4. Pay yourself. A good rule to follow is 90/10. 90% of your take-home income should go to expenses and 10% should be saved.

5. Understand and use a budgeting tool. is a current and reliable money management website. Central Star’s own Balance Program is a great resource. Even something as simple as the envelope system can work.

6. Follow what works for you. Creating and maintaining a budget is very personal. What might work for others, might not work for you. It is vital to find something that works with your personality, not against it.

7. Find the losses. Where is money being lost? Discover the expense that is a money drain and correct it.

8. Use the right categories. All budget programs have default categories, if they do not work for you construct your own.

9. Making mistakes is natural. If you overestimate the money coming in and underestimate the money going out reevaluate and adjust it. Adjusting as you go will help you to run your budget more smoothly in the long run.

10. Stay with it. Just like any new habit, money management can be hard to stick to. But if you stay with it and push through the hard times your rewards will be great.

Because we couldn’t resist, here are a few extras:

Be flexible. Do not let a wonderful (and possibly profitable) opportunity pass because your budget is too rigid. It is ok to stretch the budget at times to accomodate time-sensitive expenses. Just be wise and not make it a regular thing.

Add in fun money. Failure is guaranteed if you do not have money set aside for entertainment.

Frugal Fatigue is real. Be careful, so that you can avoid feeling burnt out on doing a budget. Too much worrying can cause you to splurge or stop the budget altogether.

A Few Questions with the President of Central Star Credit Union

17 Jun

Lee Williams is the current President of Central Star Credit Union. We caught up with her and had her answer a few questions.

Why were you interested in banking as a career?

I wasn’t. I thought banking would hinder my creative side and I wanted to help people. Once I started, I discovered how wrong I was. Banking offered me the chance not only to create, but to really help people change their financial lives. Impacting, not only, their futures but generations.

What do you think are the three most important things someone should know about their finances?

Where are you financially (debt to income ratio, interest rates you are paying and credit score)?  What do you want financially (goals)? A plan to get there. Or, how much is coming in, how much is going out, and what that means to your future.

What are the best/easiest ways to improve credit scores quickly?

Knowing the right combinations of credit to have. Which debts to pay. Paying installment loans like car, house, and credit cards on time, even if already past due.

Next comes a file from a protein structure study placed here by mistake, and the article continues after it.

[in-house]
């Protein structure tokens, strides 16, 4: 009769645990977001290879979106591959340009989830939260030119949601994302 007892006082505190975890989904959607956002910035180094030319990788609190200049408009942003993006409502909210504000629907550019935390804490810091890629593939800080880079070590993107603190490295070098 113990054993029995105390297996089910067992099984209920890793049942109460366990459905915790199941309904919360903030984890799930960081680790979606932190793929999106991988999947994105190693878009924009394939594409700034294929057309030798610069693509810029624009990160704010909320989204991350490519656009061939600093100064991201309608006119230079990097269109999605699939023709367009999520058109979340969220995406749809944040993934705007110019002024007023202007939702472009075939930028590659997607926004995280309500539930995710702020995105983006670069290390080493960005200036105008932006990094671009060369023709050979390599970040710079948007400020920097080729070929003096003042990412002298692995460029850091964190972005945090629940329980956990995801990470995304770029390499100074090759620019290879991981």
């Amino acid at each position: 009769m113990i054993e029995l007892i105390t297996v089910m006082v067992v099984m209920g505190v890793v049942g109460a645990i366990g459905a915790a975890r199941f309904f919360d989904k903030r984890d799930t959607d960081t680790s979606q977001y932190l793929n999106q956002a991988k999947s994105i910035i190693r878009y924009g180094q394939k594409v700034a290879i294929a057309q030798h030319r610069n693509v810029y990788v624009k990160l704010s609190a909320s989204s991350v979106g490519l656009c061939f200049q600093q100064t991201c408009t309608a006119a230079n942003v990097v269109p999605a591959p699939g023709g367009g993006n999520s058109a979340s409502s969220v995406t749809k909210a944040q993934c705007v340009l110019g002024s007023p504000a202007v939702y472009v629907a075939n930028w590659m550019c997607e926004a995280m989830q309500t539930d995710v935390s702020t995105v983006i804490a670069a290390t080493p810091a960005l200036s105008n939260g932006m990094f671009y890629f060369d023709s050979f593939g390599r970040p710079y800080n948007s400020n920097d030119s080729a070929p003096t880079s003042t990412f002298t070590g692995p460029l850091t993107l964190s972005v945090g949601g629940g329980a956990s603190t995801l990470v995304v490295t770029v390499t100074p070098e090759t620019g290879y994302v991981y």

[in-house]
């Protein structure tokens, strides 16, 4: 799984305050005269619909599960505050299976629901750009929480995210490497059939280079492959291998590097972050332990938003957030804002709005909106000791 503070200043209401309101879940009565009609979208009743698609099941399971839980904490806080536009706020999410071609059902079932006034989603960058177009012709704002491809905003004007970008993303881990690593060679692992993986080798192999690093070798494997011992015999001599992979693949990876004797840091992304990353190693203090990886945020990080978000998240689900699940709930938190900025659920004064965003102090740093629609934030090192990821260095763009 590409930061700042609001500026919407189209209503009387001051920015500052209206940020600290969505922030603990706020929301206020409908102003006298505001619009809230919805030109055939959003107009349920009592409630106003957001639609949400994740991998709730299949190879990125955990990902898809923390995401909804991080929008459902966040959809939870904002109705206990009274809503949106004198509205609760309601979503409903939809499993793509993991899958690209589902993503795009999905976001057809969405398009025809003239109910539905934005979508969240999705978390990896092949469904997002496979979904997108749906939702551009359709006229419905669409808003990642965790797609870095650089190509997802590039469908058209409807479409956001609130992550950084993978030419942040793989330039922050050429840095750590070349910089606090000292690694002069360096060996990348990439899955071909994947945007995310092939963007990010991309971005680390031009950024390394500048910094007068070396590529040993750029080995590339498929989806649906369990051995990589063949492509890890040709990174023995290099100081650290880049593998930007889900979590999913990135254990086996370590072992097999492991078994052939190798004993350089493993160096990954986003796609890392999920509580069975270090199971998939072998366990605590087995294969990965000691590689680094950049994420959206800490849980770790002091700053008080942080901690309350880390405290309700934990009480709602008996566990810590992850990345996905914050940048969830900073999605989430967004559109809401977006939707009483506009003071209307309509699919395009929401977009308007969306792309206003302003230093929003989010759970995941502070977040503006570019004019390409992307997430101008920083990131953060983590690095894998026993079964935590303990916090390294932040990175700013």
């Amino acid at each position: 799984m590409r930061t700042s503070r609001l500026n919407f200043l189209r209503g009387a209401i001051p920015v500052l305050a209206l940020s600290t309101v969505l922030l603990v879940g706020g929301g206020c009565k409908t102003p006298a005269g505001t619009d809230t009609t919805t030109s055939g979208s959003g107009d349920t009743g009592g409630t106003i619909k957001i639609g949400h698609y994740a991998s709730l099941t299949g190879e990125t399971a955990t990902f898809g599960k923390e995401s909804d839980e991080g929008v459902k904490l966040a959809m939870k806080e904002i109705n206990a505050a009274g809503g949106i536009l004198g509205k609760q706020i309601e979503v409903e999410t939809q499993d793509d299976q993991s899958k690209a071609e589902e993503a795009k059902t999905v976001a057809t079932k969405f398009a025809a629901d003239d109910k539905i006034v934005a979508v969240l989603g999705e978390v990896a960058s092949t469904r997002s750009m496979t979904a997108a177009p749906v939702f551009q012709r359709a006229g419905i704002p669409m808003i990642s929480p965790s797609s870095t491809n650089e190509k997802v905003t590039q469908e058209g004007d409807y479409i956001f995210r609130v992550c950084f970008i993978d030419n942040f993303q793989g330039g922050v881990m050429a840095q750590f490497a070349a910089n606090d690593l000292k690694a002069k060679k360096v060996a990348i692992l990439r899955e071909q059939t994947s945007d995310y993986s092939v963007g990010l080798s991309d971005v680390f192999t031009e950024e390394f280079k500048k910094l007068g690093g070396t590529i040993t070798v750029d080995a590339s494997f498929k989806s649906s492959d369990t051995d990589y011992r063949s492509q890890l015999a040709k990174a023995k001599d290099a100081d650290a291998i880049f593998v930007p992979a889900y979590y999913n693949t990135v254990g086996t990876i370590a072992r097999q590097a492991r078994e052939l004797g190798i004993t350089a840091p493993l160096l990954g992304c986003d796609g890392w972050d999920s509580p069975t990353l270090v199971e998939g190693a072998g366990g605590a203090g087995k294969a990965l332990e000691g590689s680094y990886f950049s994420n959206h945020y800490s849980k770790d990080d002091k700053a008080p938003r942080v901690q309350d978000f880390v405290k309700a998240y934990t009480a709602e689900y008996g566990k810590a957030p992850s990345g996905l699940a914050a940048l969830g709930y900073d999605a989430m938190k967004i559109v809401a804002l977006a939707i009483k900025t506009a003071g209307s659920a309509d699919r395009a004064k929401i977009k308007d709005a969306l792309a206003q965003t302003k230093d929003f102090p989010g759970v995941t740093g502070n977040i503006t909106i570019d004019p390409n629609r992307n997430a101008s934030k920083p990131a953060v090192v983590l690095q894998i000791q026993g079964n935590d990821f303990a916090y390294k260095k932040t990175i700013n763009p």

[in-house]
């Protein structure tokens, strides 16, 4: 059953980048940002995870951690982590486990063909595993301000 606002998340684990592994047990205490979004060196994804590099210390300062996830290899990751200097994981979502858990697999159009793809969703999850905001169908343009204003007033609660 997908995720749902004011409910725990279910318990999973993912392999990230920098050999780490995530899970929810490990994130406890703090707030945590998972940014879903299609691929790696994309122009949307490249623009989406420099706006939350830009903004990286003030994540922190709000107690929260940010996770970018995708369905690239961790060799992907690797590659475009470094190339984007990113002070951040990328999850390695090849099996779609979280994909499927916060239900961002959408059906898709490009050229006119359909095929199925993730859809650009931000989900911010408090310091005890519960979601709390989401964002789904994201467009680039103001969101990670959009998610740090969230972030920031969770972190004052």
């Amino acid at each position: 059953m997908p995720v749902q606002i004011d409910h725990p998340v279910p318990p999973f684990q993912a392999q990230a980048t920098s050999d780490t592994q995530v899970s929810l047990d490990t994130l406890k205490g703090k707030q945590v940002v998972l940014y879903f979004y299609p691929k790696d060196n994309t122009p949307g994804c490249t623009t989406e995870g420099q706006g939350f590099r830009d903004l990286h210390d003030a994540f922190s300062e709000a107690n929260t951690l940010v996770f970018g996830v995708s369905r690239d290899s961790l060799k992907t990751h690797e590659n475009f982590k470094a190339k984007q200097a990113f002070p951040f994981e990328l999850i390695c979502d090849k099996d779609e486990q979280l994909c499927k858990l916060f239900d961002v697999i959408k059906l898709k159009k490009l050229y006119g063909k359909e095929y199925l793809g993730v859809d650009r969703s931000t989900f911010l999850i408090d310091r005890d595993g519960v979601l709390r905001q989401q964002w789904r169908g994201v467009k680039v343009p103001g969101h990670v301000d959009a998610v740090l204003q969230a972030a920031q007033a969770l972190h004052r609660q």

What advice do you have for someone who is afraid to apply for a loan due to bad credit history?

Ask before you apply. Visit with someone at a financial institution. Explain your situation.  We have solutions and options you may not be aware of.  It is much easier to get a yes, if you have a roadmap and someone on the inside working for you.

Why choose a credit union over a bank?

I maybe biased, but I have worked for both. Credit Unions are member-owned financial cooperatives; if you use us you are an owner. When individuals pool their funds for the betterment of the group, good things happen. Credit Unions are about “People helping People”.  Earnings are given back to members in lower loan rates and higher dividends, not stockholders.

What celebrity needs a financial planner?

Any one past, present or future who thinks their stardom is bigger than the IRS. Seriously, Blu Ivy, keeping track of her net worth and managing her brand would already take a full-time employee.

A bit about our upcoming posts

12 Jun

Hi there.

We are going to have a few reoccurring categories: Meet the… and A Few Questions. Meet the… will introduce interesting people in the financial industry. A Few Questions will be just that, a few questions for someone in the community interested in finances. We would love your feedback. What questions do you want answered? Who do you want to know more about?

Starting off the summer will be a series on Budgetting. How to start. Best options. Everything you want to know and more you didn’t know you wanted.

We will also be posting articles on important information in the banking sector.

Drop us a line in the comment section and let us know what kinds of articles you want to see.